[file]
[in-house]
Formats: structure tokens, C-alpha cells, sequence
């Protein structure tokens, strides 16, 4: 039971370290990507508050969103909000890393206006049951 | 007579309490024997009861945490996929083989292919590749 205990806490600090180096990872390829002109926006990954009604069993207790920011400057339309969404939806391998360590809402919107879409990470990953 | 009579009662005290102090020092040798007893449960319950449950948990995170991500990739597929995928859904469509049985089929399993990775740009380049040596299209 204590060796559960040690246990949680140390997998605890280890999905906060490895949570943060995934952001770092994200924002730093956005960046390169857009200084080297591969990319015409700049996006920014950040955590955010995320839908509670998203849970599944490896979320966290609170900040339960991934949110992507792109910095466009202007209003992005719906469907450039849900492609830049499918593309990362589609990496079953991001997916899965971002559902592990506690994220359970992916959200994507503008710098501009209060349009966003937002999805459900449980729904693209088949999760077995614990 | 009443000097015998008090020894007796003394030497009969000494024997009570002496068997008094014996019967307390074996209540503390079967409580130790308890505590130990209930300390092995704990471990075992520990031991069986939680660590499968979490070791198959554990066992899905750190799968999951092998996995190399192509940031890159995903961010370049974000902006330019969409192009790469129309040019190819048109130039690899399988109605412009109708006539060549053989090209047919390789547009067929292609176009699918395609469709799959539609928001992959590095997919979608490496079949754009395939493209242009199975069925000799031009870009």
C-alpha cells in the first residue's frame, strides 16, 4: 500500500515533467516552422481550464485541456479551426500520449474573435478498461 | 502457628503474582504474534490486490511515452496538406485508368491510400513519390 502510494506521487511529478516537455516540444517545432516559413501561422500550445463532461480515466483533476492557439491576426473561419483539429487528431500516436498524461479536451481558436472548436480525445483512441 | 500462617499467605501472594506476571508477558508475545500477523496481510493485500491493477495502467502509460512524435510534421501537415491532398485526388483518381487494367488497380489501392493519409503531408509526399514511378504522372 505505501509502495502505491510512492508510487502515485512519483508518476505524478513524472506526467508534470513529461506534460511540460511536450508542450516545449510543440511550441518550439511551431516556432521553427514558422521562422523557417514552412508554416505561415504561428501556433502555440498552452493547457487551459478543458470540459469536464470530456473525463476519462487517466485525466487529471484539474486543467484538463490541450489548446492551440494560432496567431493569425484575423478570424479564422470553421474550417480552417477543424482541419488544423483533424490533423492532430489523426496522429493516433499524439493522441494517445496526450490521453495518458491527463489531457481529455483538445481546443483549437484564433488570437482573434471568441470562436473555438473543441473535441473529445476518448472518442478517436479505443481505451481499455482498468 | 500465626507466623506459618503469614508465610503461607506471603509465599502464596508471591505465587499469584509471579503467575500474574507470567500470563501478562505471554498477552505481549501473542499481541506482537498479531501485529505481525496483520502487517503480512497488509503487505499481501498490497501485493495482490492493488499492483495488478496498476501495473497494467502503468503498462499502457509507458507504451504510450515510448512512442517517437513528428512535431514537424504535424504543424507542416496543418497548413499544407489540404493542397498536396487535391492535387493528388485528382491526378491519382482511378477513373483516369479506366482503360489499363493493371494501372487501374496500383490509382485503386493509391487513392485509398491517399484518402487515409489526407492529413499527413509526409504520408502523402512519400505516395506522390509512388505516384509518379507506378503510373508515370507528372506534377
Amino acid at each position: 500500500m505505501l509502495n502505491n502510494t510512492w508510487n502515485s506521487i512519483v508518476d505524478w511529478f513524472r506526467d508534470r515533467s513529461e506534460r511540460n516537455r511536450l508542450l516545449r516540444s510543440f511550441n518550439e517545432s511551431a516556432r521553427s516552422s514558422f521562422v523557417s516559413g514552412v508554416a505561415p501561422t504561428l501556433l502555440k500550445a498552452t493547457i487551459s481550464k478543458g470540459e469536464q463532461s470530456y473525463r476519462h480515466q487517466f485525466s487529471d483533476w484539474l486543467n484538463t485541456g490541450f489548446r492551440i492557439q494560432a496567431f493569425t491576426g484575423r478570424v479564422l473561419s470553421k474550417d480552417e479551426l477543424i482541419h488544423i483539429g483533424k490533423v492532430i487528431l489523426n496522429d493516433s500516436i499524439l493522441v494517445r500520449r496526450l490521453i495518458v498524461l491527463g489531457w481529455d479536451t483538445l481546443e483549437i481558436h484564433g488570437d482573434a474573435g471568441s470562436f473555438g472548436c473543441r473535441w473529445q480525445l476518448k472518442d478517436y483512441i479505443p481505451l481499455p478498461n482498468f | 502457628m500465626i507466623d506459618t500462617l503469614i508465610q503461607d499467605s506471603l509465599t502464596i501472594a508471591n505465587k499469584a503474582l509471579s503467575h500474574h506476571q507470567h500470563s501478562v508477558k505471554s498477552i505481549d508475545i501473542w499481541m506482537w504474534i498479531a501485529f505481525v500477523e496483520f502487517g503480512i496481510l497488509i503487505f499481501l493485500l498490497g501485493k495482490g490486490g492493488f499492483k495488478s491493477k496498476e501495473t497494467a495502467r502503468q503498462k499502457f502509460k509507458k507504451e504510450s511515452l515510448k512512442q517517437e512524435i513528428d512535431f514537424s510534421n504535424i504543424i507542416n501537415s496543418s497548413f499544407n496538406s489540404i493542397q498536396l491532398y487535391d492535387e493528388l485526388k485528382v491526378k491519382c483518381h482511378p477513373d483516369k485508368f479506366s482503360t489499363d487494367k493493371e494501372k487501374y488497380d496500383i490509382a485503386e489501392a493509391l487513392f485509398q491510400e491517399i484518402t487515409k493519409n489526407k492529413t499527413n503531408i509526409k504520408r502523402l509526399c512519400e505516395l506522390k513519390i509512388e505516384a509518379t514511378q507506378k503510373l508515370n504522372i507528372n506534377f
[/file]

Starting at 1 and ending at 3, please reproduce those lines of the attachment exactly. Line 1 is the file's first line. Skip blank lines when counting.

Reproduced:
[in-house]
Formats: structure tokens, C-alpha cells, sequence
């Protein structure tokens, strides 16, 4: 039971370290990507508050969103909000890393206006049951 | 007579309490024997009861945490996929083989292919590749 205990806490600090180096990872390829002109926006990954009604069993207790920011400057339309969404939806391998360590809402919107879409990470990953 | 009579009662005290102090020092040798007893449960319950449950948990995170991500990739597929995928859904469509049985089929399993990775740009380049040596299209 204590060796559960040690246990949680140390997998605890280890999905906060490895949570943060995934952001770092994200924002730093956005960046390169857009200084080297591969990319015409700049996006920014950040955590955010995320839908509670998203849970599944490896979320966290609170900040339960991934949110992507792109910095466009202007209003992005719906469907450039849900492609830049499918593309990362589609990496079953991001997916899965971002559902592990506690994220359970992916959200994507503008710098501009209060349009966003937002999805459900449980729904693209088949999760077995614990 | 009443000097015998008090020894007796003394030497009969000494024997009570002496068997008094014996019967307390074996209540503390079967409580130790308890505590130990209930300390092995704990471990075992520990031991069986939680660590499968979490070791198959554990066992899905750190799968999951092998996995190399192509940031890159995903961010370049974000902006330019969409192009790469129309040019190819048109130039690899399988109605412009109708006539060549053989090209047919390789547009067929292609176009699918395609469709799959539609928001992959590095997919979608490496079949754009395939493209242009199975069925000799031009870009």